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A mission to kill or cure

Richard Painter is a man with his fingers in so many pies he scarcely has a digit spare to scratch his nose.

The chief executive of ADT Education and its associated city technology college in south London, is already top man at Community Action Trust - better known as Crime Stoppers - and chief executive of Industry in Education.

Now here he is with another part to play, the central figure in the last-ditch attempt to rescue Hackney Downs.

Mr Painter, 51, and married with three children, was named last week as head of the North East London Education Association, the Government's first "hit squad". This is a team of six, primed to steam in and kill or cure the school.

This outpouring of public spirit has, understandably, left Mr Painter unable to speak to journalists. Accounts of him have so far thus been a little sparse. His qualifications for the job, it appears, are helping to run the ADT CTC, plus his time as personnel officer with Berkshire County Council.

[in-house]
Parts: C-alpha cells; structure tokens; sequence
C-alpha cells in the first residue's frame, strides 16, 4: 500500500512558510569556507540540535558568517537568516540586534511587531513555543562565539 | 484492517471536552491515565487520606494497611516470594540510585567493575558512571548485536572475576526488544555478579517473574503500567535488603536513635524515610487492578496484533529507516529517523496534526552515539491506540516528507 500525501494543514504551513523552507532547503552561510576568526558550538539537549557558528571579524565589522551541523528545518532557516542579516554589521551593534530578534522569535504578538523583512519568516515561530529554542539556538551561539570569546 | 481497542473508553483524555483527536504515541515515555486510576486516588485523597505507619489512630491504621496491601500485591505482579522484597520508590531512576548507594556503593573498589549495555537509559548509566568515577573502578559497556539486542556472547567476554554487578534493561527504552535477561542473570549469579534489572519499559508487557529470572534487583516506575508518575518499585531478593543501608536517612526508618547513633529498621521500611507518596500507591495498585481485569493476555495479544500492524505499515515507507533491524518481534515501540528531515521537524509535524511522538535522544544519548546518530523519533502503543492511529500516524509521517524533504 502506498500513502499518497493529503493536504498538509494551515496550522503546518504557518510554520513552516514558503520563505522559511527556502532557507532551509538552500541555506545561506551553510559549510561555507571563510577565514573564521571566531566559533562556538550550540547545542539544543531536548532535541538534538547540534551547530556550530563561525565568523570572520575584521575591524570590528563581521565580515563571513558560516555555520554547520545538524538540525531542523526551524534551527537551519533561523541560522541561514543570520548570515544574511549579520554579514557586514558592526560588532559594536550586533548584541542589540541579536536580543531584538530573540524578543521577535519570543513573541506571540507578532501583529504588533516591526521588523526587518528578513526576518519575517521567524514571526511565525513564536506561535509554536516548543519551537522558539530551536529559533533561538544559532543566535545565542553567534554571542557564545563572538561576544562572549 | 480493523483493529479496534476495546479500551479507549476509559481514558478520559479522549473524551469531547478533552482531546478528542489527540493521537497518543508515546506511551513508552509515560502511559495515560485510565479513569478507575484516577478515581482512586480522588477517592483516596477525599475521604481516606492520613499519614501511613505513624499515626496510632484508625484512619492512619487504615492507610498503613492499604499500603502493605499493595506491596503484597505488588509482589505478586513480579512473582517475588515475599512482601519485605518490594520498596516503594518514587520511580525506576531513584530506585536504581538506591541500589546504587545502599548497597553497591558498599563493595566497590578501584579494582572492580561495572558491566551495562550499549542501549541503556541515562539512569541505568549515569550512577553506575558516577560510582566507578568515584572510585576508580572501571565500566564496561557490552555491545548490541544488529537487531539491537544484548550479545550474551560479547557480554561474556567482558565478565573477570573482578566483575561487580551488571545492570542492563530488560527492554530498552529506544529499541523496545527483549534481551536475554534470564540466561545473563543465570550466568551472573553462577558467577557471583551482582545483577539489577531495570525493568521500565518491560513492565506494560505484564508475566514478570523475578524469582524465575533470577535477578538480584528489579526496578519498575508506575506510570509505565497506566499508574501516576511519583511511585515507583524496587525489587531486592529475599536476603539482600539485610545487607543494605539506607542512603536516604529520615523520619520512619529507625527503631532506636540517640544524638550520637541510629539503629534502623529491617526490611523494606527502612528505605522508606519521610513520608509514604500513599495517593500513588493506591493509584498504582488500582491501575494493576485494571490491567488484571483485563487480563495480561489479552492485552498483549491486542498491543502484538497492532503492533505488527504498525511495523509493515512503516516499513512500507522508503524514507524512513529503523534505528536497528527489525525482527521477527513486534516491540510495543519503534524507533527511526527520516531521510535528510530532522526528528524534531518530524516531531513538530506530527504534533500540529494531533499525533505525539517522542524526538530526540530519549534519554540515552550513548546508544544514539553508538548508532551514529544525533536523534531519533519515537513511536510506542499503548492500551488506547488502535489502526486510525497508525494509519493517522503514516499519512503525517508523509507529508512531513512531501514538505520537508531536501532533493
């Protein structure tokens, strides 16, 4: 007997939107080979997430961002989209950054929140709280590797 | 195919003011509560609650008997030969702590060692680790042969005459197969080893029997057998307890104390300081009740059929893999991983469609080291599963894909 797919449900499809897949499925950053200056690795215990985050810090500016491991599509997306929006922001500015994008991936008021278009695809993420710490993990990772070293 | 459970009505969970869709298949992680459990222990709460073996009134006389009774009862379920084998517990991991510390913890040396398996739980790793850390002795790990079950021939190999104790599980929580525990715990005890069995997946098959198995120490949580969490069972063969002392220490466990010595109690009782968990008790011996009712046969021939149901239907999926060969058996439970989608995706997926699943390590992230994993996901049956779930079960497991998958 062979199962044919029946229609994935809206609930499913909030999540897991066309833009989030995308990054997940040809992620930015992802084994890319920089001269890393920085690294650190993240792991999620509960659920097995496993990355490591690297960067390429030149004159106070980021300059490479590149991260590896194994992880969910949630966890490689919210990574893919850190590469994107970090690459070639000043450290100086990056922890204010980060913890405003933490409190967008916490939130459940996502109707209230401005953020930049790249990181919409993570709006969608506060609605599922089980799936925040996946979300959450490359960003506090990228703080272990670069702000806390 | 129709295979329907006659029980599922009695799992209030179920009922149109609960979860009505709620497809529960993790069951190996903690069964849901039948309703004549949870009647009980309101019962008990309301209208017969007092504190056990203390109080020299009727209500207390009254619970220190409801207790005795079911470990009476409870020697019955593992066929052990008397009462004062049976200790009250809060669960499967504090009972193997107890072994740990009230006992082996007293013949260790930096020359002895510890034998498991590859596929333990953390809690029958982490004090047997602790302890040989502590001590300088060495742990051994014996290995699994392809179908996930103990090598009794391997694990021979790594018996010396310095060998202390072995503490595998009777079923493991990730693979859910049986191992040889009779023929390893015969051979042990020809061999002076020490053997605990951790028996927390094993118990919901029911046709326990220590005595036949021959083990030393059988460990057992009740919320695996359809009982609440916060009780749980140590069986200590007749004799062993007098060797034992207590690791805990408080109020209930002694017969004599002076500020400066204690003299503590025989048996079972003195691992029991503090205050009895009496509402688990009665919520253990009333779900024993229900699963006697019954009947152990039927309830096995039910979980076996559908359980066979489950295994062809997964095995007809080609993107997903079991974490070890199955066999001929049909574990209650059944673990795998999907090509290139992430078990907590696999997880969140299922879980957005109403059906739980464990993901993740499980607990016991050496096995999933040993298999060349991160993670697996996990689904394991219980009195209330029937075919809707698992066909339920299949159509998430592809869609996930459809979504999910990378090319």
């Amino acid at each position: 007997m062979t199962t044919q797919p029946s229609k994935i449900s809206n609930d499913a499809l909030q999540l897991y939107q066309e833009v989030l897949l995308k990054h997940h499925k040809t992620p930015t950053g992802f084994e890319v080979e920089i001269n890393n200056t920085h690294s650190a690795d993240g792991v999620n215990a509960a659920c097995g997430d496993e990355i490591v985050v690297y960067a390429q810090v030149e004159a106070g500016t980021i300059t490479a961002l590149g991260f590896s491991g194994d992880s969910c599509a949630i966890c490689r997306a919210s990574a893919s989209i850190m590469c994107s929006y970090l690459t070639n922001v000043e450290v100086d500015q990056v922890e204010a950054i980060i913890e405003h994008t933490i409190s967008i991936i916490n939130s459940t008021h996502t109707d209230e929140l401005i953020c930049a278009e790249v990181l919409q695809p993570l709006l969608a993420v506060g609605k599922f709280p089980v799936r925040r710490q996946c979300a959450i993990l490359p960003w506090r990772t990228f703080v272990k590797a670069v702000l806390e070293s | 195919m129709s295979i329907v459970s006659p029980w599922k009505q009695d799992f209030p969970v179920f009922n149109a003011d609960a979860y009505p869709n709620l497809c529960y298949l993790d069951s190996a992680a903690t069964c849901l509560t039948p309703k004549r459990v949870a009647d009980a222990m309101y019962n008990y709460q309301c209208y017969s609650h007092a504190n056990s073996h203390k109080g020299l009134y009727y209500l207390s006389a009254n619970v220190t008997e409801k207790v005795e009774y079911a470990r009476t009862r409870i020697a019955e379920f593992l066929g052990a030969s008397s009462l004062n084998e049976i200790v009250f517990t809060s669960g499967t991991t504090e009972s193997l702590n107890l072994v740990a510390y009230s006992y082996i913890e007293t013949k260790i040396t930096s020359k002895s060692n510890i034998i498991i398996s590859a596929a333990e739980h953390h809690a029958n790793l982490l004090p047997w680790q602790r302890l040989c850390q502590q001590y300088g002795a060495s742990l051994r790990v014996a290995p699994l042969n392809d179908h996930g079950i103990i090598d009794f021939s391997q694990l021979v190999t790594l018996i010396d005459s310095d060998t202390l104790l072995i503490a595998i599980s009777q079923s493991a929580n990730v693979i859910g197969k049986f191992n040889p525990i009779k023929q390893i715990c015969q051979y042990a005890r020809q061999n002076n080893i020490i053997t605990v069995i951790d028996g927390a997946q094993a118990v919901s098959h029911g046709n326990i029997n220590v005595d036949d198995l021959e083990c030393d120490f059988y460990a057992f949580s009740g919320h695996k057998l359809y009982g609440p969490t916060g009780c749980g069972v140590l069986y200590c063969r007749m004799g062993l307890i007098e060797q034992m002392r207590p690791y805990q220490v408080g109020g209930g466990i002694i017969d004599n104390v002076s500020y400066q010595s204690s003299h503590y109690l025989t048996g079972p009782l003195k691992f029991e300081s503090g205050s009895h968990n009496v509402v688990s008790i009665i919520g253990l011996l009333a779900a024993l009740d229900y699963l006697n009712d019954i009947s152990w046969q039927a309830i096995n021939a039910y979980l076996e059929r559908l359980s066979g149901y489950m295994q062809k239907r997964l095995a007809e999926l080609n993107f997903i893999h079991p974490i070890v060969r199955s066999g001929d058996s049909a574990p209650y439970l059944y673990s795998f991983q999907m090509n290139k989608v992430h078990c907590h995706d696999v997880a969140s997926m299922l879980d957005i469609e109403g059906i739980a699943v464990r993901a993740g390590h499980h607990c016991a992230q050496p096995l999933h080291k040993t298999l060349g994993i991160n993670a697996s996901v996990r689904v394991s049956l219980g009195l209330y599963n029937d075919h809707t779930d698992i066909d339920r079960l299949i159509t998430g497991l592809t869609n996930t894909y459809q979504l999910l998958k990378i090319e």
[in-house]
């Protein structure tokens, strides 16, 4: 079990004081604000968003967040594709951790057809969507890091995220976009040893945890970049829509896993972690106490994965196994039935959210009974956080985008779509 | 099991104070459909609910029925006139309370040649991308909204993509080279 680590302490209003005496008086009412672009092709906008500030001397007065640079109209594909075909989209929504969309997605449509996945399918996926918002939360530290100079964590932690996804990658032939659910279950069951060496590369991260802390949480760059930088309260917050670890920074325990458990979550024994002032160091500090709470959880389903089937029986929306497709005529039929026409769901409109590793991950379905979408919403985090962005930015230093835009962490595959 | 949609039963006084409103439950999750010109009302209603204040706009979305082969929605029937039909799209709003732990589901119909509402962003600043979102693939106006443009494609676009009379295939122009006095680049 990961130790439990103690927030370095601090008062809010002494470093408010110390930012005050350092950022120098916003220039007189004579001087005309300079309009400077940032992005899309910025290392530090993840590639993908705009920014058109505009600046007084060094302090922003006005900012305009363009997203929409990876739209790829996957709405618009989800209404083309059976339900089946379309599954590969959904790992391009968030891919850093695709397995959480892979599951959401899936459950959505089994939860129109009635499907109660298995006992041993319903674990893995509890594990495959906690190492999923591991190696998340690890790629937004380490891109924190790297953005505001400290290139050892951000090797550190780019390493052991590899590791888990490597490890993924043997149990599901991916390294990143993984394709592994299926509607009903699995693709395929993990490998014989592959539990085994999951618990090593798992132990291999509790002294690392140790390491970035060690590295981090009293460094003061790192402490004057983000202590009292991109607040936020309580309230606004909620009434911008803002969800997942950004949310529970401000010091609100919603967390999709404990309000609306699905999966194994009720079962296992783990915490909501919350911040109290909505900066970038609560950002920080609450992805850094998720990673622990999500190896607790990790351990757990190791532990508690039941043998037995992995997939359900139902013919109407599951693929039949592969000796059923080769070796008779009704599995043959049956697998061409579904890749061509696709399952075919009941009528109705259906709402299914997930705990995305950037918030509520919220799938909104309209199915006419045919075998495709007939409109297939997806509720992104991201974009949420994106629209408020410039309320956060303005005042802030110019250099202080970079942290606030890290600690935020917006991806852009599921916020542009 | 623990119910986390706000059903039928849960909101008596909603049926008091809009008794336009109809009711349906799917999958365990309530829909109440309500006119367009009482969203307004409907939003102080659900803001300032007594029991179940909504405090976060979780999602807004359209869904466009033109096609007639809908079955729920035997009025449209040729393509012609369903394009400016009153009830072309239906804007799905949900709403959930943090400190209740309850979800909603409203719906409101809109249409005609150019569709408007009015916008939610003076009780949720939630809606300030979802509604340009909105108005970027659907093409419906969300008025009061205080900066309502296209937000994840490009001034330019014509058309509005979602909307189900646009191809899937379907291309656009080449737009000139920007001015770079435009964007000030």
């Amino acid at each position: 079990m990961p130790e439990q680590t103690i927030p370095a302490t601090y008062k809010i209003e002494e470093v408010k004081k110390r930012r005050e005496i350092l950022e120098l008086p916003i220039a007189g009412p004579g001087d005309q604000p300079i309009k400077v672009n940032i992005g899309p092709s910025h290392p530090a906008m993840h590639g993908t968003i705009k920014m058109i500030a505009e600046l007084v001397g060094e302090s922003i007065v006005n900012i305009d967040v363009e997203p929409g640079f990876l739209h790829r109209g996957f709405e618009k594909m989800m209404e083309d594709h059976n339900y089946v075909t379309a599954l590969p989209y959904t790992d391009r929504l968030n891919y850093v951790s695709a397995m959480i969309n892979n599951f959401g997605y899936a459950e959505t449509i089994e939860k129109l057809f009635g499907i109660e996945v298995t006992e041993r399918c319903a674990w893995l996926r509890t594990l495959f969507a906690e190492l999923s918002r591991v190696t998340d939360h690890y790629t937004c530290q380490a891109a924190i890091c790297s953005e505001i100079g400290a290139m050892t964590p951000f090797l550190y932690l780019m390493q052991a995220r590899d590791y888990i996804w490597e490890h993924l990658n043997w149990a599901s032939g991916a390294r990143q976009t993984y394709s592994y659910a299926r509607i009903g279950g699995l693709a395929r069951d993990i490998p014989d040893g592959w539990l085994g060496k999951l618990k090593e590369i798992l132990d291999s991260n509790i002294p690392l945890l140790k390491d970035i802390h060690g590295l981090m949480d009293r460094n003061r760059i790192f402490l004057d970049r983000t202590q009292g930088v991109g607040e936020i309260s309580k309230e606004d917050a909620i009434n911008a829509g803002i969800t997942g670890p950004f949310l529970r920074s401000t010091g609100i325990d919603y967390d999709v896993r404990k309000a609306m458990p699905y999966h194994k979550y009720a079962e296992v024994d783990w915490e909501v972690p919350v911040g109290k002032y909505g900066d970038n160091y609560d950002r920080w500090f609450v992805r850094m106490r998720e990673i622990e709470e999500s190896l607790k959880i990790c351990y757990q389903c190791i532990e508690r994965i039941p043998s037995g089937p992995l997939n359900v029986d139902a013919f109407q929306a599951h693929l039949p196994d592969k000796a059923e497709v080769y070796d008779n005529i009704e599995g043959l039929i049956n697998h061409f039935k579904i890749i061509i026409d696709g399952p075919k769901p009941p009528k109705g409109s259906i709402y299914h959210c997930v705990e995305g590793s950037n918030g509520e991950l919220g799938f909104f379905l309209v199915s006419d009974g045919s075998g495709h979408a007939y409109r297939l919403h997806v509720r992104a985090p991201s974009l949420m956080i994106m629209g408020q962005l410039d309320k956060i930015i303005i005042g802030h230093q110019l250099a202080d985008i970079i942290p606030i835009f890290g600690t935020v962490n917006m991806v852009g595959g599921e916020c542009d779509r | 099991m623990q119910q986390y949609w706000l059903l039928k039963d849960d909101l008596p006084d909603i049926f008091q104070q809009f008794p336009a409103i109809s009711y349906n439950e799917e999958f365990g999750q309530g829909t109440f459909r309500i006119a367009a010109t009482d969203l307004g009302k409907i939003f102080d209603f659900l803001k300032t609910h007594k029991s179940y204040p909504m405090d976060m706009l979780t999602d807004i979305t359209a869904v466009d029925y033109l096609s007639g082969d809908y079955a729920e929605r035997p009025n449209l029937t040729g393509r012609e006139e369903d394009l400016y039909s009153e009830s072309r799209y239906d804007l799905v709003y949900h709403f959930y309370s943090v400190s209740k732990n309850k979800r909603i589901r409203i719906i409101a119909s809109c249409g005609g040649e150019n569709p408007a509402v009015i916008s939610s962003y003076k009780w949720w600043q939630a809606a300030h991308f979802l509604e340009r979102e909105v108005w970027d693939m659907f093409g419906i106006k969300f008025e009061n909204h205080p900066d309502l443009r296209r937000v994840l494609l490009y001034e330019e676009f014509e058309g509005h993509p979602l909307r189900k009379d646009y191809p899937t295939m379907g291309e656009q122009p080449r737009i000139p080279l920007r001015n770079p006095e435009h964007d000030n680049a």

Richard Painter is also a close colleague of Michael Ashcroft, the Tory chairman and chief executive of ADT. The company specialises in car auctions and electronic security, and is registered in Bermuda. The Tory party has benefited substantially from Mr Ashcroft's largesse and he was once tipped as a possible party treasurer.

ADT was one of the few firms willing to help out the Government by sponsoring a CTC while other better known industrial concerns believed the initiative would prove politically and educationally divisive.

Mr Painter is effectively the head of Mr Ashcroft's Public Works department - with the perhaps fortunate exception of the elephant charity Tusk Force, which was based at ADT College. Tusk Force hit the headlines when its founder, TV personality and model Paula Hamilton, attracted some unfortunate personal publicity. Tusk Force is no longer based at ADT College.

A former employee describes Richard Painter as a smooth but ruthless operator with a keen sense of where his political obligations lie. "He comes across as being very competent, very good at his job. But at the end of the day he sees the bottom line."

The other members of the education association are James Aston, education group manager of Kidsons Impey; Professor Michael Barber, soon to take up a new chair at London University Institute of Education; Bryan Bass, head of the private City of London Boys School; Richard Davies, formerly chief education officer of the London borough of Merton; and Joan Farrelly, formerly chief inspector of the London borough of Hammersmith and Fulham.

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